One lane of the Thames Coast Rd is opening for public convoys this morning after being hit by last week's devastating storm.
The lane will open around 9am, with convoys along the full length of the road.
The convoys would run around every half hour for full public use, but motorists who could take alternative routes were being encouraged to do so.
Escorted convoys would continue between Tararu and Te Puru, where the storm had caused most significant damage to the road.
The Thames Coromandel District Council asked drivers using the road to allow extra time and be patient. Heavy traffic was expected on the east coast as people headed home from holiday destinations.
The state highway has been closed from Thames to Manaia due to slips, rock falls and dangerous conditions brought about by a monster storm that ripped across the country late last week.
The first big storm of the year had New Zealand in its grip for around two days late last week, with heavy rain and gale-force winds battering the central and lower North Island.
The Wellington and Kapiti regions along with the top of the South Island were also hit by the storm, with the wild weather causing surface flooding and huge waves.
A woman was killed in Rotorua on Friday after a tree fell on the car she was in.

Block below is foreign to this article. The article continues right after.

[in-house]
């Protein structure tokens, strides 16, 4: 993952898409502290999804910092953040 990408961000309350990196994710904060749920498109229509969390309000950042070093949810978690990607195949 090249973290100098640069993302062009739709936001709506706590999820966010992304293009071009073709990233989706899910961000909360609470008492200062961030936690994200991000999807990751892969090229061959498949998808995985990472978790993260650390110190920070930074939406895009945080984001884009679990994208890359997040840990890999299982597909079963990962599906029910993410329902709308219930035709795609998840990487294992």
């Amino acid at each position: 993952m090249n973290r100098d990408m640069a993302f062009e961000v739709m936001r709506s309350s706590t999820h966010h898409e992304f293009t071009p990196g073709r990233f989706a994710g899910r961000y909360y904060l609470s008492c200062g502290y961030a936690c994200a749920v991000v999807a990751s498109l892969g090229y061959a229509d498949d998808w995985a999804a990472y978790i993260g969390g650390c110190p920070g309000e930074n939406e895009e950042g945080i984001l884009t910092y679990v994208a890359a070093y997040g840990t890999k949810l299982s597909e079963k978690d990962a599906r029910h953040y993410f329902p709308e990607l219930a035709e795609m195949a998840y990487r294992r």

Photos showed Thames Coast Rd with large holes bashed into it. Loose chunks of asphalt were flipped over by the waves.
The council said the road had now become a "very long work site" with around 10km of damaged highway.
Maraetai Coast Rd, in southeast Auckland, has re-opened to one lane.
East Coast Rd at Orere Pt remains closed north of Kaiaua through to Kawakawa-Orere Rd due to storm-related damage.
Offers of help were flowing in for those affected by flooding caused by the storm, which took out fences, inundated homes and destroyed people's possessions.
A Facebook page for a community's volunteer fire force in the small east coast town of Kaiaua said a community meeting would be held tomorrow evening to gauge the needs of those affected.
The town was hit hard by waves of seawater which burst over a low bank. Many people had been unable to return home and businesses such as the town's The Pink Shop remained shut.
Residents had also expressed concerns on the page around health and safety with dust being thrown up from the roads on the coast by passing vehicles.
"If you have stuff you would like to donate please contact us further for more info on drop off points etc," it said.
Meanwhile, the storm was still causing headaches for commuters in Auckland this morning.
The Half Moon Bay ferry terminal was closed and ferries to and from the city cancelled due to damage from Friday's storm.
A full assessment would be carried out today and those affected were encouraged to look at other transport options in the interim.